Mountain Bike Magazine SANI - Autumn 2018 - Page 50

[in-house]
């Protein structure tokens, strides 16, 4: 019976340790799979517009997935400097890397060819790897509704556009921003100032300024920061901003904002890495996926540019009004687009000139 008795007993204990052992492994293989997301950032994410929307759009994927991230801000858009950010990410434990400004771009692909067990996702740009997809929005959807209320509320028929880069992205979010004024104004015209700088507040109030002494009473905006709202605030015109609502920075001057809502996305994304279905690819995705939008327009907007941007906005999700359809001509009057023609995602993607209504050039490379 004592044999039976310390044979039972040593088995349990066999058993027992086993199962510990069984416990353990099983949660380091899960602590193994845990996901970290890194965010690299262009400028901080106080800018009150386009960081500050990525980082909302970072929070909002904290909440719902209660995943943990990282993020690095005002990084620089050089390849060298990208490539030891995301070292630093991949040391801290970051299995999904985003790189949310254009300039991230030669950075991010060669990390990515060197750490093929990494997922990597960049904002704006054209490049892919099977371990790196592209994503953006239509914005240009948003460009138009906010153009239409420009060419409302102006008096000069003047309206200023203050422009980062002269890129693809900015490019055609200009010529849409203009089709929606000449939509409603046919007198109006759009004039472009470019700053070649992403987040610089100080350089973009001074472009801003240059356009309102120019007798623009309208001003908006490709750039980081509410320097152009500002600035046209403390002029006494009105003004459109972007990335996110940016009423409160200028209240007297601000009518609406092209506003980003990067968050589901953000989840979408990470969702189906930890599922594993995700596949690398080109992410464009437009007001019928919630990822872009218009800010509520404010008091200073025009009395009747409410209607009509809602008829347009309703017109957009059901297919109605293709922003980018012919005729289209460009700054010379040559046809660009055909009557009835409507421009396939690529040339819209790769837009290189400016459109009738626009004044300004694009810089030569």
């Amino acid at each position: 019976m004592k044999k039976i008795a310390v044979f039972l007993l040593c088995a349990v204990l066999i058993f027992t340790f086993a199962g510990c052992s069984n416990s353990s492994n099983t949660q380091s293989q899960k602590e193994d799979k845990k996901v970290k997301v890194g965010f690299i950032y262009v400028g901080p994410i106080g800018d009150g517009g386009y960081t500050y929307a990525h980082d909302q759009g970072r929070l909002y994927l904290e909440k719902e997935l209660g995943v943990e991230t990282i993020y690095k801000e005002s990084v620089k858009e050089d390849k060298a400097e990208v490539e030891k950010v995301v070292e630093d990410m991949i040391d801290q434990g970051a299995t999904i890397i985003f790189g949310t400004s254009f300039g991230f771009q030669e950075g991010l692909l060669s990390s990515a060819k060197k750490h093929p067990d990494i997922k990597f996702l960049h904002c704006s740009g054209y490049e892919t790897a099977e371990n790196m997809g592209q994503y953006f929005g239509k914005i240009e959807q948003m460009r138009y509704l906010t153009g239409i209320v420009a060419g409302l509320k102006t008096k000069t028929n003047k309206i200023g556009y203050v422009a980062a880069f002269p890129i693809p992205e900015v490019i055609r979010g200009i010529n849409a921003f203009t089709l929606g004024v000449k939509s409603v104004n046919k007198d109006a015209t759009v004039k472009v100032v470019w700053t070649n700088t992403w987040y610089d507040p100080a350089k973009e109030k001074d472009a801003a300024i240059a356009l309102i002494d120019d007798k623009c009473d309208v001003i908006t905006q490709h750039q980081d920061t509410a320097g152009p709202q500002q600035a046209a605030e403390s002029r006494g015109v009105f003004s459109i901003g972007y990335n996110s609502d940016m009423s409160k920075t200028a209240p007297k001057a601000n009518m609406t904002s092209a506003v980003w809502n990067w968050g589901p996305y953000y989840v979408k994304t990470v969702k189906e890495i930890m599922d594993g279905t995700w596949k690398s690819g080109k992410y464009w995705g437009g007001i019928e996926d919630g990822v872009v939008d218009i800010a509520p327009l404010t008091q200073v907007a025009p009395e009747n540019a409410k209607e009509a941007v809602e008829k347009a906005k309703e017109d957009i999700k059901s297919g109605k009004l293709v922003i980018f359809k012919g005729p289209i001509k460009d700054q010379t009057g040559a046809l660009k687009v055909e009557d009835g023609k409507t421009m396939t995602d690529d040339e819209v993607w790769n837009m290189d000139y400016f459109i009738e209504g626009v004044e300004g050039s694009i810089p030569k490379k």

TRAVEL we discuss the schedule for the next day. Since the consumption of alcohol is strictly prohibited in Iran, we drink tea instead of beer. The term “Caspian Sea” is actually deceptive; independently of that, we – of course – have to check whether the world’s largest inland lake actually contains any salt: it’s not even that cold and considering the fact that the showering situation is not quite clear yet, it feels rather good. We dry ourselves by the fire. Our trail highlight is set to take place the next day. Andrew and I get excited like children when Hassan’s buddies Mohammed, Mehed, Tehali and Behzad tell us their story, but maybe that’s just due to the tea. On the schedule: 16km of single downhill trail – reason enough to get excited, alright. Hassan sleeps outside, but in the middle of the night, he joins us on the flying carpet due to the rain. The next morning, none of us can believe our eyes, it’s raining buckets outside. For now, the dream trail will remain just that. Our schedule is tight so we decide to continue riding towards the desert to see our luck there. Hassan’s downhill team riders Tehali and Behzad join us. Full of motivation, they want to show us their country from its best side. That, incidentally, is something all Iranians seem to be quite fond of, as they always have time for a quick chat. Where are you from? Do you want tea? Bavaria, Munich? Borussia Dortmund? Götze? Selfie? And always in that order. On our way to the desert, we stop at a local downhill track. Wide, tree-free slopes make for a completely different mountain biking experience. Once again, we are as impressed by the trails as we are by the landscape. Hassan is extremely proud that we like it so much. To him, this strip of land is his personal “rampage track”: “Like Utah, don’t you think?” In the desert city of Kashan, we encounter tourists for the first time. Prior to that, our visit seemed like a journey into another epoch. Nothing but locals and authenticity in a completely remote land. Kashan is very historic, the palaces and old buildings are beautifully furnished, everything is beige and brown. The inner city reminds me of Star Wars. Andrew emerges from around the corner on his bike like Luke Skywalker from his space glider. Together, we explore the bazaar, haggle and still can’t come to terms with the money and all the zeroes. Then we come across the old city walls of Kashan on which hundreds of years of erosion have resulted in a kind of pump track. Andrew tries out a few jumps, but then we move on before the wall collapses. The next few trails are near Tehran, where we do a few fi nal rounds together with our new Iranian friends. Soon, it’s time to say goodbye, to a country that couldn’t be more diverse and more contradictory. The people here are incredibly open and think in very Western terms, quite different from what we were expecting. One thing is certain, we will be back. “HIS REAR WHEEL turns it into a video game … as i constantly have to react to the rocks in front of me.”